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Finnish scientists link strange sounds to northern lights

In this photo taken Monday, Jan. 23, 2012, the skies over the frozen Susitna River near Talkeetna, Alaska are lit up by a display of the northern lights, or Aurora Borealis. A common occurrence in northern climates, the aurora was enhanced in this display by solar flares in the days preceding the event. MICHAEL DINNEEN / AP

If you've ever dismissed as rubbish claims by a friend of hearing the northern lights in addition to seeing them, prepare to be humbled. Researchers in Finland say they've detected sounds 230 feet above ground that are likely caused by the same solar particles that create the aurora borealis. You and your friend can now argue whether that qualifies as a "northern lights sound."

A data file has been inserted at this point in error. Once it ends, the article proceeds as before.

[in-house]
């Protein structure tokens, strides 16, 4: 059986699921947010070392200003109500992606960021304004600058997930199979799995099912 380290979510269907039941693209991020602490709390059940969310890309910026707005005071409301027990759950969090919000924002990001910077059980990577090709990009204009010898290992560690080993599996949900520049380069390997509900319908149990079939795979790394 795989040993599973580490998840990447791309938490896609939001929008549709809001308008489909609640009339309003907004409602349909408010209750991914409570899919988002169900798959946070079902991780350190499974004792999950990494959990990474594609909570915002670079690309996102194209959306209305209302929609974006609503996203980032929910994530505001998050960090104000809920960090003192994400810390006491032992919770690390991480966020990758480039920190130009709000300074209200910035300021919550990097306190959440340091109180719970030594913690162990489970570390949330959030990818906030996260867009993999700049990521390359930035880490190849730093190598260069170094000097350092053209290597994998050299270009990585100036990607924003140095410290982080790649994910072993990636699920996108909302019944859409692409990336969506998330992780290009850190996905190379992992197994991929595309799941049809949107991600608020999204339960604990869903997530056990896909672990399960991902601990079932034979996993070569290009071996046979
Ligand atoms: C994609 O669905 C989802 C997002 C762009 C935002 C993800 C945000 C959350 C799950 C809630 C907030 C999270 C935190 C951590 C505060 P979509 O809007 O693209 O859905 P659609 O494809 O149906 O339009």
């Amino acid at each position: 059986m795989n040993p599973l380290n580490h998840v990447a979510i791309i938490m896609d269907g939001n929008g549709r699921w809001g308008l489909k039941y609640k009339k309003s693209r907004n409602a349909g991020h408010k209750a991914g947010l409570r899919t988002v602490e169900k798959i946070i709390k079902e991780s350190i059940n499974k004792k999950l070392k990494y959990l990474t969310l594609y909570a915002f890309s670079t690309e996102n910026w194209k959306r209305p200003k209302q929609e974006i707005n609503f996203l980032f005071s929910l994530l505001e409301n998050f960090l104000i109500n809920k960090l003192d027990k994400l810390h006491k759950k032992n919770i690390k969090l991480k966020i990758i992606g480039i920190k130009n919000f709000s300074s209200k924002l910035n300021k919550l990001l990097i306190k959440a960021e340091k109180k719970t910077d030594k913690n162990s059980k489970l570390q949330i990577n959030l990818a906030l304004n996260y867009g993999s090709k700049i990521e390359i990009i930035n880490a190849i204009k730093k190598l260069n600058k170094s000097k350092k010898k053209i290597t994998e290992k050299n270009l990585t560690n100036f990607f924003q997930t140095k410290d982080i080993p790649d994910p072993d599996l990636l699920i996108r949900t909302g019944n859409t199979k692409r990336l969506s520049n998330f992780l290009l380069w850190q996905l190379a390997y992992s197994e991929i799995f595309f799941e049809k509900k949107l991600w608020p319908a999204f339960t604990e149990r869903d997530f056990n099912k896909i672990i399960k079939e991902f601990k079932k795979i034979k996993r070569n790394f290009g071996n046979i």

Reports Slate:

They don't occur during every appearance and they're usually brief and faint, but can vary from claps and crackles to muffled bangs and sputtering sounds. Because the sounds are so varied, scientists don't yet know what's creating them -- but they are definitely there in the atmosphere. Mother Nature: Bringing you the soothing sounds of Rice Krispies and Pop Rocks, from space.

Start the video below to hear recordings of the sounds, and read more at The Christian Science Monitor: The strange sound of the northern lights